A Cross-Denominational Approach to High School in the U.K.
To send her 11-year-old son to a Jewish high school was an obvious decision for Helena Miller, who until recently was director of education and development at a rabbinical college in London. But Miller noted that the process wasn’t as simple for the parents of some of her son’s friends: Their children were denied admission because they didn’t meet halachic requirements.
“My child went right through JFS [the Jews’ Free School], and I could see that a lot of his friends weren’t able to get in,” said Miller, who now works at the United Jewish Israel Appeal. She mailed a questionnaire to 2,000 parents, gauging interest in a new kind of Jewish faith school, and got 500 responses. Thus, the idea for the Jewish Community Secondary School, known as JCoSS, was born. The school is the first cross-denominational Jewish public high school in the United Kingdom.
“This is about providing a bigger choice,” Miller said. The school, which is now searching worldwide for a head teacher, is scheduled to open in 2010. With a price tag of 50 million pounds (more than $75 million), it is the most expensive government-funded high school to be built in the country, and the most costly capital project ever undertaken by the Anglo-Jewish community.
In January, construction began on the existing site of a dilapidated school in Barnet, North London. When complete, JCoSS will have a state-of-the-art wing for children who have autism spectrum disorders. The school also will have a multipurpose sports hall, a theater and, of course, a synagogue.
“What we’re trying to do is create a cross-communal school for those who, for one reason or the other, are dissatisfied with what’s in the market,” said Robert Shrager, chair of the school’s governing body. JCoSS will close early on the Sabbath and on the holidays. Students will take roughly five hours of Jewish studies a week, and they’ll also engage with other faiths, Shrager said. A yarmulke will be part of the school uniform for all students, male and female, but the choice to wear it will be a personal one. Kitchens will be kosher, but the majority of classes will not separate boys and girls. There will be no single rabbi attached to the school; instead, the governing body intends to establish relationships with rabbis across the different streams of Judaism.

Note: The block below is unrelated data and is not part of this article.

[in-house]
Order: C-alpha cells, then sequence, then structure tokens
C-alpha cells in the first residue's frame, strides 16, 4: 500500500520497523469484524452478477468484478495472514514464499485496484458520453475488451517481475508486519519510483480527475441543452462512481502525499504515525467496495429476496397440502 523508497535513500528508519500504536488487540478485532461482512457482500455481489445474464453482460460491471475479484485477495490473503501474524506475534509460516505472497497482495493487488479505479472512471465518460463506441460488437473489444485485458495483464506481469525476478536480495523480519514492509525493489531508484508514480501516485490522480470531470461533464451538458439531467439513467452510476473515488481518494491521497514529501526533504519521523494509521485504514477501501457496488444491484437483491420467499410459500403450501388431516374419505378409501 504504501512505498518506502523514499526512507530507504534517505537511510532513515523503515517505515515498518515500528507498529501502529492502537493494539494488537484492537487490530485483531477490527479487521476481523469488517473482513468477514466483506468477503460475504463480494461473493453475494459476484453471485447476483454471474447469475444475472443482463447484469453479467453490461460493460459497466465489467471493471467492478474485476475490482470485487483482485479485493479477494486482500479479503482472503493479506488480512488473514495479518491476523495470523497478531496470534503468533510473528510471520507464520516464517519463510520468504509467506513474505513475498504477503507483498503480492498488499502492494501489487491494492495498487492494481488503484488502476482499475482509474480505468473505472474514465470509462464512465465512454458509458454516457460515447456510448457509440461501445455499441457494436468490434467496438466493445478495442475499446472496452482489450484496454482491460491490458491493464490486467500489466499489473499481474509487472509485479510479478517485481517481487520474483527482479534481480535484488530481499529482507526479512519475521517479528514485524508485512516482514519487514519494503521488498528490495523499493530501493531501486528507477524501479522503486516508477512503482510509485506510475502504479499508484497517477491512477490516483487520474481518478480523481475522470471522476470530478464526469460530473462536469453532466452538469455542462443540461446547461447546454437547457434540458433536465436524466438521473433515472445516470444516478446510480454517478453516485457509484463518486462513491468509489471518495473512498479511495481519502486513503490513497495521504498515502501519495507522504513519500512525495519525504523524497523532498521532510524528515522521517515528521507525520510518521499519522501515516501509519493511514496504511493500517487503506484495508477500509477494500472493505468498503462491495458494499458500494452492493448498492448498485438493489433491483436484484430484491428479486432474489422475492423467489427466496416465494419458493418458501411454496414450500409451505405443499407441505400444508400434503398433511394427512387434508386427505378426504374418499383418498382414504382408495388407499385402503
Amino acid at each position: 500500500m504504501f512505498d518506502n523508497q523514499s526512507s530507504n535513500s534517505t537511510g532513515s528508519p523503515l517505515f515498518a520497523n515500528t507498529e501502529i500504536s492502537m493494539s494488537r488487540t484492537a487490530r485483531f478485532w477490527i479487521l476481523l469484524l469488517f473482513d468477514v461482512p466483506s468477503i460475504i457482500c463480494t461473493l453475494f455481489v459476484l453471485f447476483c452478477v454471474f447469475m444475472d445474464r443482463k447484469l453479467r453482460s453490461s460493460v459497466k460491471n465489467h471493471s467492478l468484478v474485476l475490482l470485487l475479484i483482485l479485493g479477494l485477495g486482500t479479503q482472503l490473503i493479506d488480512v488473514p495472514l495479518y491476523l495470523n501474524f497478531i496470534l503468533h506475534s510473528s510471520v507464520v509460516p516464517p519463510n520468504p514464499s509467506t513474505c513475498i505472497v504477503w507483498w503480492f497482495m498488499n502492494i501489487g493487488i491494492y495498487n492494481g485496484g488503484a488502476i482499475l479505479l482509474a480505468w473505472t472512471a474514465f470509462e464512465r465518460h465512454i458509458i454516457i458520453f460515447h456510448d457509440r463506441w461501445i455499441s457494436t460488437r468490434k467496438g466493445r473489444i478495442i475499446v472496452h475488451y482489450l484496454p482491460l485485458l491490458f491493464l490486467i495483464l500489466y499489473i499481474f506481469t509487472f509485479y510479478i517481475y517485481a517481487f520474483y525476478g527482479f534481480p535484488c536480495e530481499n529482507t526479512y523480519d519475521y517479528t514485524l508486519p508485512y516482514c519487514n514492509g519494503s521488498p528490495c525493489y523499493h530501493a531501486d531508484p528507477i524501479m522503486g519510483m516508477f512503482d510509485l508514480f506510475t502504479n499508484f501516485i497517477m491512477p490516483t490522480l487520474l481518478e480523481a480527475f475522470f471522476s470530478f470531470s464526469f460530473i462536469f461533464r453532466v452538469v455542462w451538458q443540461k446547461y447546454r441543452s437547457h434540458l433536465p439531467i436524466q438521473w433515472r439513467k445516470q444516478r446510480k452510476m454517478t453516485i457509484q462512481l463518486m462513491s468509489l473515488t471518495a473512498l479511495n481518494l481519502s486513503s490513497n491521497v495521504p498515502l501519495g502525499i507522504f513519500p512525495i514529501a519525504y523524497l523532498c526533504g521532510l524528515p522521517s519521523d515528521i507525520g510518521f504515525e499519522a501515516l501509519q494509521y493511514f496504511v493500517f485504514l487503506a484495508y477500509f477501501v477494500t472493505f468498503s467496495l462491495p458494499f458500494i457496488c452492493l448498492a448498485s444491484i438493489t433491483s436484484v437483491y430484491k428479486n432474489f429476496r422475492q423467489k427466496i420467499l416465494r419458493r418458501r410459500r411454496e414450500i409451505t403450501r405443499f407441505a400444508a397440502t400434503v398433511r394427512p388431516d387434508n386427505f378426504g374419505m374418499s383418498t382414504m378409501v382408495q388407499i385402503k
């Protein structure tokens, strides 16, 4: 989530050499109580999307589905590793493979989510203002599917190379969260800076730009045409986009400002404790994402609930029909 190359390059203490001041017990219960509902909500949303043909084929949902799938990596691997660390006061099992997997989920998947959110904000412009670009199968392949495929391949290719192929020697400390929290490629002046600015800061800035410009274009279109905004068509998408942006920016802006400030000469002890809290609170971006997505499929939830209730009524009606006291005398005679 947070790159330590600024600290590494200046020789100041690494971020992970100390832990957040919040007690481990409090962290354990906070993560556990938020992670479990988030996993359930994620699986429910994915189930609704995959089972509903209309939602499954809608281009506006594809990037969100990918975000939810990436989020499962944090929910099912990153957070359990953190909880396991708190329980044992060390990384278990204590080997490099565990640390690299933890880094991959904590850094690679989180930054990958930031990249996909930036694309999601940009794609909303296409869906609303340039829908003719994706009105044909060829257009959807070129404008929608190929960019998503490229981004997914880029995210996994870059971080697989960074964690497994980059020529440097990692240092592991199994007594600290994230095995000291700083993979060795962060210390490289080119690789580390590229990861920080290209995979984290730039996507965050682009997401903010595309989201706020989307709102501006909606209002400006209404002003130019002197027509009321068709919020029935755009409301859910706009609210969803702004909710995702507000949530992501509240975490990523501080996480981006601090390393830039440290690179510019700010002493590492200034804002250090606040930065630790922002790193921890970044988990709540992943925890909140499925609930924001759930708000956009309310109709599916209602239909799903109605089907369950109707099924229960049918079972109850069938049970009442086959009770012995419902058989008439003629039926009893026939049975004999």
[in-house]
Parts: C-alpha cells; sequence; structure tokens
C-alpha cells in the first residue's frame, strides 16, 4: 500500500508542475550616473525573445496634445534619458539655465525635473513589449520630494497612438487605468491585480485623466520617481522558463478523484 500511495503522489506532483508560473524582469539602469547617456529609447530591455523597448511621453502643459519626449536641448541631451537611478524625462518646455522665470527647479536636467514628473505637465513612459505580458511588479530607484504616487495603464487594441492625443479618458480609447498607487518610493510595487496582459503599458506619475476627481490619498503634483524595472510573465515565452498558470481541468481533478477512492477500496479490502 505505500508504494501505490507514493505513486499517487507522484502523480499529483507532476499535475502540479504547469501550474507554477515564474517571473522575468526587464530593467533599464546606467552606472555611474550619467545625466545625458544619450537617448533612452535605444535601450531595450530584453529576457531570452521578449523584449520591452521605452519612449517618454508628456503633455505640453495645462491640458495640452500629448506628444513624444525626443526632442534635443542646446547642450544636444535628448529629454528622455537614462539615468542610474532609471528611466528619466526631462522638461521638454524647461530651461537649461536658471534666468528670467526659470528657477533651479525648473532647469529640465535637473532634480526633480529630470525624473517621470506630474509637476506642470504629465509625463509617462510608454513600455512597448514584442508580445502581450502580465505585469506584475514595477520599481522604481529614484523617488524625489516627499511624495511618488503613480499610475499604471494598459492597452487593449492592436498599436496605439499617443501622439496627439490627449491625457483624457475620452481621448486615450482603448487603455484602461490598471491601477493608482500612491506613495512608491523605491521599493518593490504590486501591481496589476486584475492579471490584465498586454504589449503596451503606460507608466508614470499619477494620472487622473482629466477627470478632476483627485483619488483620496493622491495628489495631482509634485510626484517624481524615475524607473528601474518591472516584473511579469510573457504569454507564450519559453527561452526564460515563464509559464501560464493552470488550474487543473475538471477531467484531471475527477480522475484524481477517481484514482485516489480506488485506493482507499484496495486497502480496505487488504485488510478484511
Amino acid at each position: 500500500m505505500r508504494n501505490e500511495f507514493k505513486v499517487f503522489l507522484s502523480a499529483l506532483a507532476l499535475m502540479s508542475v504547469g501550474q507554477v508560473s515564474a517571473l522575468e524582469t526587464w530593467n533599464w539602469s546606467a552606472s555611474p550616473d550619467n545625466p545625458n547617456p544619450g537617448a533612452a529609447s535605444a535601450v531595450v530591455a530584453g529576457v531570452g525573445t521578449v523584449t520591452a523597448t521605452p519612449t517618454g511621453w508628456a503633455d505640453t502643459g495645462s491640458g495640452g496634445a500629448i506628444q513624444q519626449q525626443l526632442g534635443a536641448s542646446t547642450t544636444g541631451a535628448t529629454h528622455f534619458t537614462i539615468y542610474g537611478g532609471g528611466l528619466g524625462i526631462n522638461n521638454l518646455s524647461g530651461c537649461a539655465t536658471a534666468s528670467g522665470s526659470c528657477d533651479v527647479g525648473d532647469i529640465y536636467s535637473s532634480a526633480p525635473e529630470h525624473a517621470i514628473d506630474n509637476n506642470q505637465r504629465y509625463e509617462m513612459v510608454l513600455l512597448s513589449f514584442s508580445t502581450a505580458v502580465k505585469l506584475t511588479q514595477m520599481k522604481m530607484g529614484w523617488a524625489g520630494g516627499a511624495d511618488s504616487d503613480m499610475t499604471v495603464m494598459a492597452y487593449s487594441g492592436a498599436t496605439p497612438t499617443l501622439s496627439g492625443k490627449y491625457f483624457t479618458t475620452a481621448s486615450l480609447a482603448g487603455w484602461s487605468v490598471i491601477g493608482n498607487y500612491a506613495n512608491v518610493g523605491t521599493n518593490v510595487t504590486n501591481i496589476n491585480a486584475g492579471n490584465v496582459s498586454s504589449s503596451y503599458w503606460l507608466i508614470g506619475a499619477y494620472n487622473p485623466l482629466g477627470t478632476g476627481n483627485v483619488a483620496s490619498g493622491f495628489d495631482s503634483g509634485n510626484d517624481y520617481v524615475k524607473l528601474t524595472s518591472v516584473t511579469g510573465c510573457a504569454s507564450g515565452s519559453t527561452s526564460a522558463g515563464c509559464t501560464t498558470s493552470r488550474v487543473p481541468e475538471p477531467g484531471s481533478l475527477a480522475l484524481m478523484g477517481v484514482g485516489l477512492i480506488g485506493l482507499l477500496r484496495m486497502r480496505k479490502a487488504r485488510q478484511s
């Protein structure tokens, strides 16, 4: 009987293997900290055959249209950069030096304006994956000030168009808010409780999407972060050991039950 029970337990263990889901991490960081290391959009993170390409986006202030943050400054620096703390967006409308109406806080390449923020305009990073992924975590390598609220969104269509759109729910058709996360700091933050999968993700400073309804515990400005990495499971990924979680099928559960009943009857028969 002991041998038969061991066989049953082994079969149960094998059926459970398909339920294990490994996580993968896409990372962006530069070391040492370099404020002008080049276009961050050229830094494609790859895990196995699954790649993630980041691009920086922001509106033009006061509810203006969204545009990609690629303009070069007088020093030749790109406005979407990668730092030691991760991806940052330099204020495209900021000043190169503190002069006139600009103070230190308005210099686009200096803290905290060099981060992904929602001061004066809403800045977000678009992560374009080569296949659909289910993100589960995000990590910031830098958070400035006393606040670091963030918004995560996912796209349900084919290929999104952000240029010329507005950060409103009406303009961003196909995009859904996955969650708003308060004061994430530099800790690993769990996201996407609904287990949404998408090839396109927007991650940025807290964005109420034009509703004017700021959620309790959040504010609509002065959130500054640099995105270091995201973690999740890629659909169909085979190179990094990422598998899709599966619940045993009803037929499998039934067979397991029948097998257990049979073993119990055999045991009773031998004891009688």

Of the 38 government-funded Jewish schools in the United Kingdom, only five in London are high schools. They must conform to standards set by the U.K.’s Department for Children, Schools and Families, but operate under the auspices of Orthodox Judaism. As such, these schools have a halachic intake policy, with active priority given to children who are recognized as being Jewish by the chief rabbi of the United Hebrew Congregation of the Commonwealth. They are also highly oversubscribed, and the number of applications submitted to the schools far surpasses the number of spots open to students.